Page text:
Mel has a very nice string variable type. The syntax for working with them, however,
may be a bit confusing at first. I hope to clear some of that up here.
Lets start with string concatenation, which refers to combining multiple strings into one.
string $aString = "This string is";
string $other = " awesome";
string $end = "!";
string $all = $aString + $other + $end;
Wow. By the way, you don't need to combine them all into a new variable before printing.
You could also use:
print ($aString + $other + $end);
and skip the creation of the $all variable.
You can concatenate string variables with text strings as well:
string $this = "This string is not very cool";
print ($this + " but this one is.");
This can be very useful in scripts where you need to work with attributes on objects
whose names you don't know before the script is run.
This example also uses arrays and return values.
string $sphere = `sphere`;
setAttr ($sphere + ".scaleY") 13;
print ($sphere + ".scaleY" + "\n");
You've probably noticed the use of "\n" several times in these examples.
That is an example of the escape character being used to create a special character,
in this case the newline character.
It tells maya to go down to the next line, when it's printing that string.
The \ character is special. It is the escape character. It tells maya to use an alternate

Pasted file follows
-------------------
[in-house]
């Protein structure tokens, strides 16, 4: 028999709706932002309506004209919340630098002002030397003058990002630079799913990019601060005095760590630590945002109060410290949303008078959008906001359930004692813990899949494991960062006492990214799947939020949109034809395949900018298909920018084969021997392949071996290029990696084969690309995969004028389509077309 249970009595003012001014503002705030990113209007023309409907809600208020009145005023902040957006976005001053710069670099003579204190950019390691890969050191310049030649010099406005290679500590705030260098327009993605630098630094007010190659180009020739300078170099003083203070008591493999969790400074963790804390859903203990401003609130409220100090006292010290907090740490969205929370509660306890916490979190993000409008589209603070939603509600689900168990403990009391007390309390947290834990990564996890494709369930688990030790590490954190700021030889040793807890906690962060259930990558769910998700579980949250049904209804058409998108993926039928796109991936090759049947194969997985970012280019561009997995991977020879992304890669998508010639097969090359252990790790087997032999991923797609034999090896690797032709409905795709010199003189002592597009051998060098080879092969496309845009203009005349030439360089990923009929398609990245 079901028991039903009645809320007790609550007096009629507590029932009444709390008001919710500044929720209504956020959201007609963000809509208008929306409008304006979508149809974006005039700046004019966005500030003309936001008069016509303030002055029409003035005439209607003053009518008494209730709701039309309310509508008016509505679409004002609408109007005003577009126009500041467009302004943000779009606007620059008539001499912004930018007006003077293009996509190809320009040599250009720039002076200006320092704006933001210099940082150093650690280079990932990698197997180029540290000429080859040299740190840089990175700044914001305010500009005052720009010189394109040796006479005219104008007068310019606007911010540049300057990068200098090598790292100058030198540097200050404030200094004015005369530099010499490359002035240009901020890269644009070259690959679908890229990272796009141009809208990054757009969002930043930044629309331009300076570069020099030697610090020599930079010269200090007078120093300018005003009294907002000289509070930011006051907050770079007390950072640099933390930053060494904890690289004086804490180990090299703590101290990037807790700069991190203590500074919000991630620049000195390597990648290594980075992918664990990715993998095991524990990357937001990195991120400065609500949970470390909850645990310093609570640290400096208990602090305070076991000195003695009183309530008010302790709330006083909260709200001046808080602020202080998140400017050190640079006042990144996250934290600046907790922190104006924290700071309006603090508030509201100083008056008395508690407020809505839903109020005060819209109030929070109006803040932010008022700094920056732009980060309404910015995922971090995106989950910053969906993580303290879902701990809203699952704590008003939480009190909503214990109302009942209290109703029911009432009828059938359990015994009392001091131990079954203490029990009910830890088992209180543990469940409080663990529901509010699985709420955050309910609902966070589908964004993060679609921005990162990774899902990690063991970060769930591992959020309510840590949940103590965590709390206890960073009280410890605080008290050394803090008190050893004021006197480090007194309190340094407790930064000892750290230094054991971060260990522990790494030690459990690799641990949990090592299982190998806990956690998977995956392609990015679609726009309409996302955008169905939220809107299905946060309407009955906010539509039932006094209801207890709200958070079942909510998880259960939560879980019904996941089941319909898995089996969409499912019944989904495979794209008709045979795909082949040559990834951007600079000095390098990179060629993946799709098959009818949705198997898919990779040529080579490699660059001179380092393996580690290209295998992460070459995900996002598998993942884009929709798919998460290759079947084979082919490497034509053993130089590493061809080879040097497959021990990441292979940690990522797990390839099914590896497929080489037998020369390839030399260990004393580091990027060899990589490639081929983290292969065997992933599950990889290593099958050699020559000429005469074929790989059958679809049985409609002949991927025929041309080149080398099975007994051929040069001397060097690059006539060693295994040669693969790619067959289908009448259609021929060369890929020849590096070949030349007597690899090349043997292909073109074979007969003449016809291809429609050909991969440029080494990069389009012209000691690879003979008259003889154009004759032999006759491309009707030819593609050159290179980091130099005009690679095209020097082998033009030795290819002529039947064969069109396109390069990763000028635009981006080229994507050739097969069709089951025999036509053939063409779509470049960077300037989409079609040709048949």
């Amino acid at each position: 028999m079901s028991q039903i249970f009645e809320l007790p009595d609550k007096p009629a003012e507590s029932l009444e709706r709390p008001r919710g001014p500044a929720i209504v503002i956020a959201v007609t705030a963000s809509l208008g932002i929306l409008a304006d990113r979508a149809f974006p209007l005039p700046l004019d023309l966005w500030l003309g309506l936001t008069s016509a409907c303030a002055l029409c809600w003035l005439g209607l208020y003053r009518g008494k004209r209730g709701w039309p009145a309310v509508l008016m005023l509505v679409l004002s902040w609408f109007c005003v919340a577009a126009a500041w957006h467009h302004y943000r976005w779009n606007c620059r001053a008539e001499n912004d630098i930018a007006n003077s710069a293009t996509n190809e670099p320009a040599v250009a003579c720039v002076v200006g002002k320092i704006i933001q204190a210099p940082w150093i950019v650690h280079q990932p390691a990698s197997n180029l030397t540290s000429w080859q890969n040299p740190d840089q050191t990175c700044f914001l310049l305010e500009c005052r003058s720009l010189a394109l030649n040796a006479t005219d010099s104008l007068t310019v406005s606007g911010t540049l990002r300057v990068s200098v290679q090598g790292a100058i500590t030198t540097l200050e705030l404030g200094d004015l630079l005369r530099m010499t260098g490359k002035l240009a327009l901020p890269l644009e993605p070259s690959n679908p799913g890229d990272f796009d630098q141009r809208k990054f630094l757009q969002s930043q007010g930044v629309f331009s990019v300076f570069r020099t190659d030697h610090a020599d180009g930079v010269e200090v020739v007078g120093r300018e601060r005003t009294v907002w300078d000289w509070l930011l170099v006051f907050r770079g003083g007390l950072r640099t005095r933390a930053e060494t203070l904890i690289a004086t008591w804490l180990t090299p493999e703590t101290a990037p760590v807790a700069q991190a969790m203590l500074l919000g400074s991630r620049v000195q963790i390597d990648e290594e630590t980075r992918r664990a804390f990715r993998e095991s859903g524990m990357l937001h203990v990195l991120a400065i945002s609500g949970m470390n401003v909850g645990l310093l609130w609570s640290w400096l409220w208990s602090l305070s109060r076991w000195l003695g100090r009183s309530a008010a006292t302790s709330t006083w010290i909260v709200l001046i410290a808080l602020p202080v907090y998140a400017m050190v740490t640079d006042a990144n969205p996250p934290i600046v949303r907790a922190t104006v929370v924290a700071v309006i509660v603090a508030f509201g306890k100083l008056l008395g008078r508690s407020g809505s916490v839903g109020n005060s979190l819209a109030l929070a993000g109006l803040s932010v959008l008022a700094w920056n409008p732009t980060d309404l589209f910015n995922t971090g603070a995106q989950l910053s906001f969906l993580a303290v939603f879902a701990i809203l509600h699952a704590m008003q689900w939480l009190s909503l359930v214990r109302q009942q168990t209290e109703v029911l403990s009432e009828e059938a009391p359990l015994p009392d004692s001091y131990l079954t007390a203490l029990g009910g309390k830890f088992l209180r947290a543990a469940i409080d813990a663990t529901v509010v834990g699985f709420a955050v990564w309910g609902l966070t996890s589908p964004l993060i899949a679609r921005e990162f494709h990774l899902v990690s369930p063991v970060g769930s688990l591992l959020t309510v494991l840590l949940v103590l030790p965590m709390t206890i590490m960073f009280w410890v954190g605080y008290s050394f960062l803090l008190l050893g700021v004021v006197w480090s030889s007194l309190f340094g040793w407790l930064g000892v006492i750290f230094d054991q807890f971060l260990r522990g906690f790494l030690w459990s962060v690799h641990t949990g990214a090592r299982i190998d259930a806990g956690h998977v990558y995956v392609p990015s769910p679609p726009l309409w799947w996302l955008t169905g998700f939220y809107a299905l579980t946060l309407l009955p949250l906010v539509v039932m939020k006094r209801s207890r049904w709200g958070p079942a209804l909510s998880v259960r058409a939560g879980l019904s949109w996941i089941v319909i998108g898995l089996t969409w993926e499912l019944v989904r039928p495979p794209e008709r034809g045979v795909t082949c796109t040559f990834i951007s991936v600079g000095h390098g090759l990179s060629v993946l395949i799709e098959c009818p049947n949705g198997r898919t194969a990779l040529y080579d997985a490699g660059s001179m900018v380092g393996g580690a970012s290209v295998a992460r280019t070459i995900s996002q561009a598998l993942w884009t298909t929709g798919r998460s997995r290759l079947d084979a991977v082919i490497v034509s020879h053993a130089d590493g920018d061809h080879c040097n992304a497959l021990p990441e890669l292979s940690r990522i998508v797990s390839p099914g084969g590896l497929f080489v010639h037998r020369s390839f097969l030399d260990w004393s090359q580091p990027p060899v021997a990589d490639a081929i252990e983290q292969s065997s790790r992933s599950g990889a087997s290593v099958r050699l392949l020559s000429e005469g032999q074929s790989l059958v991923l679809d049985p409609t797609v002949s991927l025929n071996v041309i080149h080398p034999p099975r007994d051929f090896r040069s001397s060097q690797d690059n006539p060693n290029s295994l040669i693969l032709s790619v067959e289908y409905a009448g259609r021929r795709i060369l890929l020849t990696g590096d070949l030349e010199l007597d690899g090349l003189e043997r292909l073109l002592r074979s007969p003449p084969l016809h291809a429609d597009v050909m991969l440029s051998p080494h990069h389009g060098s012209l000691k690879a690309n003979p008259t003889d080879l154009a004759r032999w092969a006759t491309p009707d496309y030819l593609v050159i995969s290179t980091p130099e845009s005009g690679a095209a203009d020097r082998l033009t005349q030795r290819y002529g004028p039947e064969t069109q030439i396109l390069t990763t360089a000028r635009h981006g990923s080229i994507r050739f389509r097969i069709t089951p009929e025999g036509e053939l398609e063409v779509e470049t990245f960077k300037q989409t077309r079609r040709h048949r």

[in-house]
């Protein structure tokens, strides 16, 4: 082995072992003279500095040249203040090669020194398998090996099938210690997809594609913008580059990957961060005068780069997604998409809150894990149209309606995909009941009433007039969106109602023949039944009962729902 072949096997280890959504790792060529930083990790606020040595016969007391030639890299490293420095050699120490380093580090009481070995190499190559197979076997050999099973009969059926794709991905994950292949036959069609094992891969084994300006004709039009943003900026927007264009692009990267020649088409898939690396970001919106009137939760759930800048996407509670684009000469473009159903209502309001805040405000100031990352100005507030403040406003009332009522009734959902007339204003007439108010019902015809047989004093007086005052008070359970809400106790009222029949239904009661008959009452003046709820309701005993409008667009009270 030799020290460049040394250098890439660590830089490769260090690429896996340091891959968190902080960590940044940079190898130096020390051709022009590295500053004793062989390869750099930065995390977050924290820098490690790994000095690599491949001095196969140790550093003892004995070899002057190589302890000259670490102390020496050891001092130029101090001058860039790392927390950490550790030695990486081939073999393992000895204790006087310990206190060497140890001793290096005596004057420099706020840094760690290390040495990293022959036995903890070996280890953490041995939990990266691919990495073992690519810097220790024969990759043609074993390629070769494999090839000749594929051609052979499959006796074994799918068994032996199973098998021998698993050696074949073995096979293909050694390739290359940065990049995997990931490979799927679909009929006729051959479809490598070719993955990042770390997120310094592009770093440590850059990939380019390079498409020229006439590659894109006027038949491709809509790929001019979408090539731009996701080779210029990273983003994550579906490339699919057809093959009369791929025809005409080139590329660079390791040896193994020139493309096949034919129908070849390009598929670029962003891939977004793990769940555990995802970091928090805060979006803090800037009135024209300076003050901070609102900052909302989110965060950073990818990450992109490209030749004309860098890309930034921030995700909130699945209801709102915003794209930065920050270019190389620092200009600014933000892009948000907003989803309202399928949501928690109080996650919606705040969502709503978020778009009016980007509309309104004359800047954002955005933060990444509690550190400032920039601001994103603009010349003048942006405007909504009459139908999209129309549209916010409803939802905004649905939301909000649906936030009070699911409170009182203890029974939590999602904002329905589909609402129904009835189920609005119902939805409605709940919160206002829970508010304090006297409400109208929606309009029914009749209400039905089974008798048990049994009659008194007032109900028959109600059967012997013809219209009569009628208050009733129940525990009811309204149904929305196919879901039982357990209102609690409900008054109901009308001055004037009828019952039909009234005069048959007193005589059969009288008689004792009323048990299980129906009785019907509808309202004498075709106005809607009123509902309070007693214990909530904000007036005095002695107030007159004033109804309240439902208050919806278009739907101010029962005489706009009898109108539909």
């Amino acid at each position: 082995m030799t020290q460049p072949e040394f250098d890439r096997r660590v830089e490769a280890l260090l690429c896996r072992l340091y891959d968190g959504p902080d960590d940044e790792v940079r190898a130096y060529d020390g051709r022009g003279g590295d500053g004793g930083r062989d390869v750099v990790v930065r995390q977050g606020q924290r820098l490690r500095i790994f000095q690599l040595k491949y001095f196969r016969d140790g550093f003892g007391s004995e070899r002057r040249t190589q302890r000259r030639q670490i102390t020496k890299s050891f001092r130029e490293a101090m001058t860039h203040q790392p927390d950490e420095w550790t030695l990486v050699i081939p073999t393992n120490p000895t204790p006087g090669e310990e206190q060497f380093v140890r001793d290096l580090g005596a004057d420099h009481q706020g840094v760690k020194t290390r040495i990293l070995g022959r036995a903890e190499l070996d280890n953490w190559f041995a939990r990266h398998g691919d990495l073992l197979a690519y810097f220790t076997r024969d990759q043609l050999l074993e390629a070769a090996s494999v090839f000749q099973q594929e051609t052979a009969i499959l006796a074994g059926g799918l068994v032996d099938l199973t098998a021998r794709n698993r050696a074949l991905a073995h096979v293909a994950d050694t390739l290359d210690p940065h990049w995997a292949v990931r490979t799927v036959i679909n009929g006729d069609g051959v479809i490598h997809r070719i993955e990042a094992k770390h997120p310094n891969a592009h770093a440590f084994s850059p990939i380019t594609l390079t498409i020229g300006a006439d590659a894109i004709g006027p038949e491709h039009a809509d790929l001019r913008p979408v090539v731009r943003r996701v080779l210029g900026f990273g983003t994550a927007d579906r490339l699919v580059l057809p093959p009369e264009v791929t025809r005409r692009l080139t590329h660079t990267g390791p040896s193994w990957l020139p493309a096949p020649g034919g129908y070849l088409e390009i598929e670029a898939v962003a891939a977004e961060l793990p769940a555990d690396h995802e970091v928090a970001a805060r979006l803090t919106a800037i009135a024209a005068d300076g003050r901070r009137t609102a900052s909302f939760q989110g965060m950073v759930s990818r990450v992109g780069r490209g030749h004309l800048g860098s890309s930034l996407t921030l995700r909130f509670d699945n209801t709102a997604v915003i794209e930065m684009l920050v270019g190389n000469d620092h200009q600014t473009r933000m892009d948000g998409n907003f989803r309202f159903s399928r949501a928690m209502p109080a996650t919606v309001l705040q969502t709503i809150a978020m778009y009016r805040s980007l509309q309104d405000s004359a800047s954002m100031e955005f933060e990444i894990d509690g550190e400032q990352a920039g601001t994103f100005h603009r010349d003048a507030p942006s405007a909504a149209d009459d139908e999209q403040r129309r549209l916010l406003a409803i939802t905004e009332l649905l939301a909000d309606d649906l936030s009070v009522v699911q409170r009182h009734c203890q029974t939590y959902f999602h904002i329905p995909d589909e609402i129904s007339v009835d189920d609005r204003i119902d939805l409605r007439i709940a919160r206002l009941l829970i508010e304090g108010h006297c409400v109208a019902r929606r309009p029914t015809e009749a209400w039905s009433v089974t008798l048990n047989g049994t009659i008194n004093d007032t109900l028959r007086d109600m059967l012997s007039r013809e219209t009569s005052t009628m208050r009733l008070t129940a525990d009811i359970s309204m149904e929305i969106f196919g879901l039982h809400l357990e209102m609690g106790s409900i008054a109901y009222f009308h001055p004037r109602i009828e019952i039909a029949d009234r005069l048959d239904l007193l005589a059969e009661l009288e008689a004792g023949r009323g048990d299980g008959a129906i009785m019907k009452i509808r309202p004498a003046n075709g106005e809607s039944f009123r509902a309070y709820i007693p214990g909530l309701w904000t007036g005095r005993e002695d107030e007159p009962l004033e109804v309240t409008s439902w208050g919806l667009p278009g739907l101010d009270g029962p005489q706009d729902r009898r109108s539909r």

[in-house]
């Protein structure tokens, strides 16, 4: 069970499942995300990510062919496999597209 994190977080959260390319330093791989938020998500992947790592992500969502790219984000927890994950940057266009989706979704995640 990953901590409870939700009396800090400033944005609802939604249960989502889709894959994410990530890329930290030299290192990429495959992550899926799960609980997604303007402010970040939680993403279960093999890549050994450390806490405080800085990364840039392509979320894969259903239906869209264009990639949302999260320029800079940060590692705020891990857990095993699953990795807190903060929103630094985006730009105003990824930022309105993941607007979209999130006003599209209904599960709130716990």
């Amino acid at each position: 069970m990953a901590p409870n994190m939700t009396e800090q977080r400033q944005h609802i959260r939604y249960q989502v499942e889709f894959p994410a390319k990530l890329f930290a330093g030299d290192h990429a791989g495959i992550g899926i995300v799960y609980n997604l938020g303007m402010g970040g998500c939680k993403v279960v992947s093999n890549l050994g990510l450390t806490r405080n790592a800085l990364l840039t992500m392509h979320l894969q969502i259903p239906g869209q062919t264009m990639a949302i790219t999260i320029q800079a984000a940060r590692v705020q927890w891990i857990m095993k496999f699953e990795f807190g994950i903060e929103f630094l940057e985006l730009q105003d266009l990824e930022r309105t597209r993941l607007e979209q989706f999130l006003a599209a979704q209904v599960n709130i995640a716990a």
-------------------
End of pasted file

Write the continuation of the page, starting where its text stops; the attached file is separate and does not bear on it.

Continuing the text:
interpretation of whatever character follows it. Instead of printing the letter n, \n tells maya to
create a new line.
Suppose you need to have quotation marks in a string.
string $this = ""quotes"";
will result in a syntax error. Maya reads those first two quotes as beginning and ending a string,
and doesn't know what to do with the rest. All you need to do is escape those internal quotes, and it will work fine.
string $this = "\"quotes\"";
If you want to have the escape character inside a string you need to escape it like so:
string $escaping = "\\escape character\\";
some other useful escape sequences are:
\t to tab in
\r carriage return, very similar to newline but with an extra space
This may all seem somewhat grammatical and not very useful, but it becomes crucial later on
when you need to assemble commands at runtime.